DOI: 10.3390/educsci14010016 ISSN: 2227-7102

Adaptability and Social Support: Examining Links with Engagement, Burnout, and Wellbeing among Expat Teachers

Michelle K. Vincent, Andrew J. Holliman, Daniel Waldeck
  • Public Administration
  • Developmental and Educational Psychology
  • Education
  • Computer Science Applications
  • Computer Science (miscellaneous)
  • Physical Therapy, Sports Therapy and Rehabilitation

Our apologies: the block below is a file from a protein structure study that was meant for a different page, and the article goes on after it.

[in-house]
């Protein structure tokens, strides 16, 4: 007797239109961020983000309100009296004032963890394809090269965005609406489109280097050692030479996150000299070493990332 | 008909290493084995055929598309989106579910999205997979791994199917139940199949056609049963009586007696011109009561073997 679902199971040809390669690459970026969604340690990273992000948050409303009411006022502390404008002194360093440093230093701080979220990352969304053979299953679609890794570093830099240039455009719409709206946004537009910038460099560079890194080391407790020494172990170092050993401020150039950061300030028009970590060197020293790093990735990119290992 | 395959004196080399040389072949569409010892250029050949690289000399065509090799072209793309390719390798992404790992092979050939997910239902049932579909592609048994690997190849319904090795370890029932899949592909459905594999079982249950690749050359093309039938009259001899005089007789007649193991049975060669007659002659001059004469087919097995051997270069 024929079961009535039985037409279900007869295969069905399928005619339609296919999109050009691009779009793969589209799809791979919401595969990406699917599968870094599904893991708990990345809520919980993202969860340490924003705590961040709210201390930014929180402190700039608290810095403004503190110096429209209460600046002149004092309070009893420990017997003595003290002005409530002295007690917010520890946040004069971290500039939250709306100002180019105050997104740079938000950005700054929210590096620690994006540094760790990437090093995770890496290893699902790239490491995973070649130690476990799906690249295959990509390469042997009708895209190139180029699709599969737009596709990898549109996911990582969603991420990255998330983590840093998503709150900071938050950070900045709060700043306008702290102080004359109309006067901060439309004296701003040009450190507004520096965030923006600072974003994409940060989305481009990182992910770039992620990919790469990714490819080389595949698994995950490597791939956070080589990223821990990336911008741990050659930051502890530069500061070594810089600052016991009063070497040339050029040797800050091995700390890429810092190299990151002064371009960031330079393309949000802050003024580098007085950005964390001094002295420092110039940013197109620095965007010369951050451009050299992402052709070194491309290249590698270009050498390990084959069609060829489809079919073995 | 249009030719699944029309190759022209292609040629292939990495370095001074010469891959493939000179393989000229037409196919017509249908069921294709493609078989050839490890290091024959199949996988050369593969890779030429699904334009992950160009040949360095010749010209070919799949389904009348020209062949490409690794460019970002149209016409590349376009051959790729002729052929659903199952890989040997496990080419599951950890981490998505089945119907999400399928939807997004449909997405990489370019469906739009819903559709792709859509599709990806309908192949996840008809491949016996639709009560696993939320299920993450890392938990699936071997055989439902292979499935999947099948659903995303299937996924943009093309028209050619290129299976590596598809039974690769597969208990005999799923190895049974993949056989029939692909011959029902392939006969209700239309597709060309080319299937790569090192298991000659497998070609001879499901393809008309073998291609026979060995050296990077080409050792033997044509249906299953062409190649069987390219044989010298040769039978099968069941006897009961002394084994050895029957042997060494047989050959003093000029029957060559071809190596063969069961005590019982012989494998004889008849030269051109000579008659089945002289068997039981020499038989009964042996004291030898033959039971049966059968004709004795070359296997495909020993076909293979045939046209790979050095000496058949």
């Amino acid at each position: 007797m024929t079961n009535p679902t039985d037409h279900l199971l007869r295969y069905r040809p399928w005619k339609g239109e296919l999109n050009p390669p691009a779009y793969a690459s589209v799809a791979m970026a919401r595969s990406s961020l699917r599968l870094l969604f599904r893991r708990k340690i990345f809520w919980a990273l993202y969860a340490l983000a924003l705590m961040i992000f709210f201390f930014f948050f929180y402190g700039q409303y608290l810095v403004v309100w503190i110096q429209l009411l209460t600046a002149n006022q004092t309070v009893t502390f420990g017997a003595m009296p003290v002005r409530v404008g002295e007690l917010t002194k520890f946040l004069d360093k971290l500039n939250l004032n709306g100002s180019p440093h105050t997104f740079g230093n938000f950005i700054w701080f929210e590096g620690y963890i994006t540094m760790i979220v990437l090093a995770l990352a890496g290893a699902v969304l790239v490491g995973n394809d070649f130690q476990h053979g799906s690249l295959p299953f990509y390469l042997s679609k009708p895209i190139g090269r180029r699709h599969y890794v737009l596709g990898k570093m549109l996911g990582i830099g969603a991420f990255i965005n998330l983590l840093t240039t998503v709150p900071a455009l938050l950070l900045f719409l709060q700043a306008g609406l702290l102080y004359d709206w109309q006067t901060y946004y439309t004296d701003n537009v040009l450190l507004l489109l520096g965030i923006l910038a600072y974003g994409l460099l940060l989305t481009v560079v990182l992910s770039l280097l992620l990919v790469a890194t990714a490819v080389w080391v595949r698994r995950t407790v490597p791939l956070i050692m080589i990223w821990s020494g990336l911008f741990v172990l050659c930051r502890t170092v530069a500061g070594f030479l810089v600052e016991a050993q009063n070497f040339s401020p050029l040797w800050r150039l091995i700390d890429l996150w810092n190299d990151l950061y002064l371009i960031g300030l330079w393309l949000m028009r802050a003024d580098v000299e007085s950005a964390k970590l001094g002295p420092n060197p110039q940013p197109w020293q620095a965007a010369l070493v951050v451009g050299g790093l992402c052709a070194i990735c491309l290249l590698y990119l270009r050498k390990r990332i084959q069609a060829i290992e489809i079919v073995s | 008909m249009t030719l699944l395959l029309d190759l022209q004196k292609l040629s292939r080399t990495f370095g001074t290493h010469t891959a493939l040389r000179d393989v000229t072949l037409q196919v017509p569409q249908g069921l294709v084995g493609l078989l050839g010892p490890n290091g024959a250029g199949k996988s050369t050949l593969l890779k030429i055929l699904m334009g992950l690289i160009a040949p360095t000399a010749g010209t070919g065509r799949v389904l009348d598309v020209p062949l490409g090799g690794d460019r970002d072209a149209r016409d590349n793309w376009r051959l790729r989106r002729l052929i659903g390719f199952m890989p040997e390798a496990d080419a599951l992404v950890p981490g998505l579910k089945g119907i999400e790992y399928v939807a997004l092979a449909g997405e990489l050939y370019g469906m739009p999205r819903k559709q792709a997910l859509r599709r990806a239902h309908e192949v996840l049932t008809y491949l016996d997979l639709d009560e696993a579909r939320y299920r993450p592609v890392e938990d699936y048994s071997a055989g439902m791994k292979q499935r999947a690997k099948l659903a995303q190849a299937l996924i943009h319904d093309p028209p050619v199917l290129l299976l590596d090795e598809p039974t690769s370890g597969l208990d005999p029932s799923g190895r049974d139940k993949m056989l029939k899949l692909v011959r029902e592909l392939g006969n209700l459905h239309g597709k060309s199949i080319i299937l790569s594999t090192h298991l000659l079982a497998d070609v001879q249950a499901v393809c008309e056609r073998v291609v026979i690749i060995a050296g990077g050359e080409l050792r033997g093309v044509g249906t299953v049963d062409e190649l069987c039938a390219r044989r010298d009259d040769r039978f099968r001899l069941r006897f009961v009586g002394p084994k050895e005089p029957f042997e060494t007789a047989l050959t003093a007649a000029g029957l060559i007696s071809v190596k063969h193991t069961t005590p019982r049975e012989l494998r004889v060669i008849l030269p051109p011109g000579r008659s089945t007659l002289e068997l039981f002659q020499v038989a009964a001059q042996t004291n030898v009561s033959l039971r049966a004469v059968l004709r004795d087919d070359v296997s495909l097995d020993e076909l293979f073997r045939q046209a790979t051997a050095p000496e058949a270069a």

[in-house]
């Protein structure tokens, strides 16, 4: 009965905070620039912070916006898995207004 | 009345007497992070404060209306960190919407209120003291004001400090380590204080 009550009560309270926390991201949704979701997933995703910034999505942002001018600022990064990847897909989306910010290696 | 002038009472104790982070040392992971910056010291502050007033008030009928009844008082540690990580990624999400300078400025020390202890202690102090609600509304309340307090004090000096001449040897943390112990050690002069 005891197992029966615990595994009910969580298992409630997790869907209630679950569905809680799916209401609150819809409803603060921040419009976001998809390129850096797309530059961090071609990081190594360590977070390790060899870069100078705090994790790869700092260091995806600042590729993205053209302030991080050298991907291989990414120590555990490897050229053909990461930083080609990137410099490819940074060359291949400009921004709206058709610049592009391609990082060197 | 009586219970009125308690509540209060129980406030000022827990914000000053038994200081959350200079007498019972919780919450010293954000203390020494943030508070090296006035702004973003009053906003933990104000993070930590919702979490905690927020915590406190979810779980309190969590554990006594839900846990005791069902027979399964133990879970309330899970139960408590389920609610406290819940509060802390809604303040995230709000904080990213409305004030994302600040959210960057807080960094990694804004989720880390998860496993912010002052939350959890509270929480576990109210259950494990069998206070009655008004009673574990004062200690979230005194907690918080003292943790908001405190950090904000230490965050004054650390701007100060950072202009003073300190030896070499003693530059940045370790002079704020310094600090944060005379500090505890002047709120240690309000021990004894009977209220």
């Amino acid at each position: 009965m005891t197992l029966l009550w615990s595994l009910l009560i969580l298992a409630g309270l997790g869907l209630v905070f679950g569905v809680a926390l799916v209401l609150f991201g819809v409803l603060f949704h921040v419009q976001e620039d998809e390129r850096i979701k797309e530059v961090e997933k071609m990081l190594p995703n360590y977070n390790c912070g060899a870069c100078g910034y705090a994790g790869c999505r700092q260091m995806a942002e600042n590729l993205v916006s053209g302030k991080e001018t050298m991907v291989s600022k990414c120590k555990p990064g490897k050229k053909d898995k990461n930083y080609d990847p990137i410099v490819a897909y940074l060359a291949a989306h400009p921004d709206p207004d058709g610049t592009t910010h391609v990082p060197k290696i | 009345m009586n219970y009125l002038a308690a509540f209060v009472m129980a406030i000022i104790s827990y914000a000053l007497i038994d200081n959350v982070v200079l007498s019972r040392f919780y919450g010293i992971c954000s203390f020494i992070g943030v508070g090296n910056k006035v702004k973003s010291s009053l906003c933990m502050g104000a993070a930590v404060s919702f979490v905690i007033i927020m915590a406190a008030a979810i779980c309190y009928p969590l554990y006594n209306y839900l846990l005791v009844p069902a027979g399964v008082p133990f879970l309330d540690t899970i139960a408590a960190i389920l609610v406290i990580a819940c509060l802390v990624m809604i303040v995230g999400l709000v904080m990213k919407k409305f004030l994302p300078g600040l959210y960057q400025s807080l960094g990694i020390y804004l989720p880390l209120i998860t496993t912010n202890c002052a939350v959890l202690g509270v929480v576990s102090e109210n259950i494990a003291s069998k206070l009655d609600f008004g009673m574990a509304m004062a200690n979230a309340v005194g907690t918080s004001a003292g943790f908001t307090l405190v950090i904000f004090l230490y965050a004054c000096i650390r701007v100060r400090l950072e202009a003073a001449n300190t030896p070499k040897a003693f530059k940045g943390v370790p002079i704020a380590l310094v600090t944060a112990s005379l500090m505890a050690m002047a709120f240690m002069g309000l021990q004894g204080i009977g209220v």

(1) Background: Expatriate (expat) teachers, i.e., those living and working outside of their own country, face several unique challenges. Without sufficient protective resources, these challenges threaten to negatively impact upon their workplace engagement and psychological wellbeing, and lead to burnout. In the present study, we utilise the ‘conservation of resources’ (COR) theory to examine the influence of expat teachers’ adaptability (a personal resource) and social support (a conditional/situational resource) on their workplace engagement, burnout, and psychological wellbeing. (2) Methods: A sample of expat teachers (N = 88), mostly working and residing in Middle Eastern countries, completed a series of validated self-report scales to measure each substantive construct. (3) Results: Results revealed that adaptability, but not social support, was a significant positive predictor of both work engagement and psychological wellbeing. There were no significant interaction effects observed. Moreover, neither adaptability nor social support were associated with burnout in this study. Personal resources, such as adaptability, may be more significant determinants of workplace engagement and psychological wellbeing among expat teachers relative to conditional/situational resources, such as social support, according to this research. (4) Conclusions: These findings have important implications for researchers, practitioners, and businesses/organisations, underlining the need to concentrate on strengthening personal resources such as adaptability to improve workplace engagement and psychological wellbeing outcomes among expat teachers.

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